With everything you already have to do, you may put off learning about your credit score. Is it really all that important? YES! Read on to learn some common myths about this mysterious number.
The answer to these questions is a resounding yes. There are many fictional ideas about credit scores that many people adopt as fact. It’s important to understand what is fact and what is fiction about your credit, and more specifically your score.
First, what are some of most common uses of the credit score? A credit score is used to determine how much money can be loaned to you for large purchases. In turn it will factor into what interest rates you are charged for a credit card or a car payment. The credit score may even determine how easy it is for you to rent an apartment, purchase a cell phone plan, or finance anything.
Now that some facts have been established, how about the fiction? Many people are unaware that one person can actually have many different credit scores assigned to them. Most people think they only have one definitive score. However, with three major credit bureaus, you could have three different credit scores. Each bureau’s calculation can vary slightly. The score a lender uses for any given person depends on the bureau the lender has consulted.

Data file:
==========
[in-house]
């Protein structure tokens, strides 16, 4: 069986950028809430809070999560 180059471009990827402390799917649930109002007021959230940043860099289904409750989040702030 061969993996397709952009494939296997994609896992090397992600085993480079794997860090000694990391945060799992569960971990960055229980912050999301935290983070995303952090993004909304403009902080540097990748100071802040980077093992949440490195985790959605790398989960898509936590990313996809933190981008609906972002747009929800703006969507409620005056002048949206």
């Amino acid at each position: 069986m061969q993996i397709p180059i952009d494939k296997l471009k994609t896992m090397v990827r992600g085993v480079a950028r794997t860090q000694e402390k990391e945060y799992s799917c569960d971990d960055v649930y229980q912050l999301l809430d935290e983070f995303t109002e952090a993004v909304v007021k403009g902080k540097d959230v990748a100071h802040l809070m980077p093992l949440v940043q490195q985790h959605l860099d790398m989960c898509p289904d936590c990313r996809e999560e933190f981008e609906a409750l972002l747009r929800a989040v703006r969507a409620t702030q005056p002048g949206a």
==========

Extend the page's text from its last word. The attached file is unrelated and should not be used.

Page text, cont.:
Another faulty concept people have about credit scores deals with salaries. If you get paid more at your job, the extra income will not help with credit repair, as it’s commonly thought. It doesn’t matter how much money you make. Credit scores depend only on your personal credit history, not on the wage you make at your job.
Likewise, people tend to think that credit repair happens in paying a large chunk of money to creditors (at one time). This is done in a quick attempt to improve credit scores-but it’s a fallacy. Credit repair happens over time. Chunks of money being dumped on a creditor always help, but long-term, consistent payments are a better way to improve your credit score in the long run.
So after reading some fact and fiction on credit, you may be motivated to find out exactly what your score is. Sometimes people think the number can be accessed easily and for free. Though it is relatively simple to obtain your credit score, it’s not free. It usually costs 15 dollars each time you request your score.
So make sure you know the facts when discussing and researching your credit score. Be sure to check your credit report and possibly your score once a year. Understanding the common misconceptions can save you troubles in the end.
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Topics: Debt Mngmt | Comments Off
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